It’s been an interesting day, one where I have made progress in terms of how this piece should be presented. After setting the work up on the floor (where I usually work for tests) ready to test I felt that as much as the image had greater impact at this new scale, the angle the projector was at was letting it down. I had to raise it up. Finding a bench I sat the saloon model miniature on top and switched to a different tripod that allowed me to see how it looked from a more conventional position. This worked to a point as I was still having positioning difficulties. I considered a possible extension or a trimming around the edges of the piece, however I found the idea could lead to distracting features, the piece is not sitting in a wall. I want it to be bare, revealing how the model was constructed. This lead me to adjust the tripod further and re-positioning the projector so that it projected down into the piece.
Looking at how the video projects, it sits more comfortably into the model miniature, than straight on. It does bleed slightly, however its not that noticeable when the action is going on. The video documentation gives me indications that I am starting to work out how to present the work. The work – the video content could be edited so it’s mixed up more. The model. I want to see how Minnie Haberdashery will work now. Leaving this piece behind to see how a larger setting would work. I’ll be going back to the drawing board to see what the Haberdashery looks like and how I can make it in my simple style.
A welcome return to the studio today, another half weekend, but this time a mix of editing and making today which makes a nice change. First I can now share the last of my documentation from last Sunday. Now due to the length of the video I have refined it to just the slow motion speed that I believe is most effective. Any further tests or final pieces would potentially be at this speed of 25%, any slower and you just lose that feeling of shock to just waiting for impact and leaning towards Peckinpah which I don’t want.
The second test video was more of an indulgence piece, which dis allow me to use the camera to explore both videos as they projected onto the model miniature. It’s a bit jerky in places but you get an more of an exploration around the model. Again its only at 25% slow motion again.
I carried on the day making a start on a new and larger model miniature of the same saloon, hoping to see how the images would look blown up. It will essentially be the same piece but almost twice as big. Using what cardboard I have, I’ve had to be creative, which always add another aesthetic to the model. I’ve already used strips of card to join larges pieces together, gum-tape will be used to reinforced and cover joins over. This will ultimately take longer to make die to the size, but shorter in a sense as I am just scaling up. I know how it looks so it will be pretty straight forward until I get get the paint out. I can’t share any images today as it’s not really in any shape to show anything. My instagram post in below though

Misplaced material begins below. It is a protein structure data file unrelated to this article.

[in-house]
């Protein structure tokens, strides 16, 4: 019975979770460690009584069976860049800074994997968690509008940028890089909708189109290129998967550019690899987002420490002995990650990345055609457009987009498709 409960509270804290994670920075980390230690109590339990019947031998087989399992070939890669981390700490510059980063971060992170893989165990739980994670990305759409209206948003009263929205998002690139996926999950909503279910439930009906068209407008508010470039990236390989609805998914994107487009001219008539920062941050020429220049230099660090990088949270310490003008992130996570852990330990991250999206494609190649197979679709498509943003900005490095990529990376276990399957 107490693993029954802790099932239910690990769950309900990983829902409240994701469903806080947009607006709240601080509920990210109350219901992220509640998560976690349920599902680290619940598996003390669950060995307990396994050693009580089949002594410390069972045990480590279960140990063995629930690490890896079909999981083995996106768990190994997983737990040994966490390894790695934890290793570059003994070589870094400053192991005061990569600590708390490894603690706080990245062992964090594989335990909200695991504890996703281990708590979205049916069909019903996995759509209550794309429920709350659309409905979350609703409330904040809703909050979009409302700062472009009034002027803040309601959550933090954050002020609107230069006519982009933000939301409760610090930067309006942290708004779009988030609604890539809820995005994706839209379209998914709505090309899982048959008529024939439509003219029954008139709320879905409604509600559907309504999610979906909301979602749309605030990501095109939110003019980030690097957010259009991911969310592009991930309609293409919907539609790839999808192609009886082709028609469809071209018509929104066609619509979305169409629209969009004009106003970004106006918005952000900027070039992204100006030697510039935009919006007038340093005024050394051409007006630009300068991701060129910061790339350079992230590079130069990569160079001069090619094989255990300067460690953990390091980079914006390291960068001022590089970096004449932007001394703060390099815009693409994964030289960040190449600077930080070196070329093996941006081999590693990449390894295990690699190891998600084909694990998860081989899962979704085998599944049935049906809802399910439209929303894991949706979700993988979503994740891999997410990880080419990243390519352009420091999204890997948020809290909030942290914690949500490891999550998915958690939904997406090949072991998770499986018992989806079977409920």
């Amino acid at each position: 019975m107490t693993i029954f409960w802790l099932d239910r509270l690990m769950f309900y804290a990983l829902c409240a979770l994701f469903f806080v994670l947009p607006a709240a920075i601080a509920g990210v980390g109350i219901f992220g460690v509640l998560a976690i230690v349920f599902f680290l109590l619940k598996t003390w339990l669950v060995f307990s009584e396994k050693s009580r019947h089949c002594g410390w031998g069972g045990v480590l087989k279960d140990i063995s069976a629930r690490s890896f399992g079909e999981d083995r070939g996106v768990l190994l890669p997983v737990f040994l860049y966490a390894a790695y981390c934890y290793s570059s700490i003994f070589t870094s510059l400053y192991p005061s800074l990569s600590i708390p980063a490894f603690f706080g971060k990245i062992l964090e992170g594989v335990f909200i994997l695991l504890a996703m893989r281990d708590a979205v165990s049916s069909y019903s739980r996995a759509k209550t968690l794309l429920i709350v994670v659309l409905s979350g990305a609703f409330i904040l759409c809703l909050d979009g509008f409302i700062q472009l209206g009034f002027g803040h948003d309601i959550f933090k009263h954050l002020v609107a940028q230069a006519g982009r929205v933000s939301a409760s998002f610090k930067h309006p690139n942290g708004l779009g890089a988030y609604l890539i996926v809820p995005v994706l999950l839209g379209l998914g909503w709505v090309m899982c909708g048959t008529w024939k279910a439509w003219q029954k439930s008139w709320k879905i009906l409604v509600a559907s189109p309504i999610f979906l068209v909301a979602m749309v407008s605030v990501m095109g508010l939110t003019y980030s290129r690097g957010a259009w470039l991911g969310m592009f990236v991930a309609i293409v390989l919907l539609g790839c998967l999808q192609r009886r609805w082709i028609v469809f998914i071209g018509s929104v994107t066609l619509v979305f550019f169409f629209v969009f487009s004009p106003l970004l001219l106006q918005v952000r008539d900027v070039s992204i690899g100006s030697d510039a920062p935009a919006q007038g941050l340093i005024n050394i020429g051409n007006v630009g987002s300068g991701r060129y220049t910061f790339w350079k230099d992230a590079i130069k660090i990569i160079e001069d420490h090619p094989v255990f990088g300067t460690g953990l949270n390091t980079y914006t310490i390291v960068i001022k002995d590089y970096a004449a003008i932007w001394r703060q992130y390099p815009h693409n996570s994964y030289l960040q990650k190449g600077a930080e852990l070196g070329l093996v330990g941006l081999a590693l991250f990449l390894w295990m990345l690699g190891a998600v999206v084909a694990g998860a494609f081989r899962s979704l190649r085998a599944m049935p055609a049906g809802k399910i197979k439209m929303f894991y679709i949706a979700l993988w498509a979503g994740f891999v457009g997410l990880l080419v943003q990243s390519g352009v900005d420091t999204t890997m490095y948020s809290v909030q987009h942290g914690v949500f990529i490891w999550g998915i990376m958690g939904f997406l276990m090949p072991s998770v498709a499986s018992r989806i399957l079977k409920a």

The next stage is to just pull it all together, make and paint before projecting again.
A really quick post after a long day of waiting for my technical upgrade, now I have an younger computer to make my work from, which is already helping immensely. I’ve been able to put together the documentation with real ease, I feel I’ve been brought forward in tech time. Anyway enough boasting and down to todays test video, which has been put very quickly together, (please ignore the background noise) during the playback.
If you look at the second play as they violence’s slowed down to 25% its more effective, it’s not too brief and not overly long and too exaggerated to the point where you would pass on the piece. I’m glad I documented it from different angles, it really does work in places, distorted in others, just how I found with past tests. I hope the same can be said in the next test which I’ll share with you next time.
The main aim of this weekend was to see how the latest test videos would look when projected onto the model miniature of my saloon. As I have been saying for weeks now. With copies of the videos ready to be run through the projector, I started to set up the kit, tweaking it before documenting got underway.
I found at first that Japanese footage was far more effective, even more so when it the action continues to slow down. It didn’t matter which footage was playing, the original Unforgiven or the remake onto the saloon which shows how I could potentially project any saloon footage onto here. Anyway I played each test a number of times to allow me to record it from a few angles.
Just looking at these still I can see how I could build a larger version of this model and just increase the effect. There were places where the images doesn’t fall onto the model miniature. I could see how it works from a few angles, distorting the image enough that it doesn’t destroy it. I could be building a larger model in the future if I choose to go ahead with this footage. The effect is something I want to really pursue. I’m yet to edit together today’s documentation, which I will share with you as and when they are completed.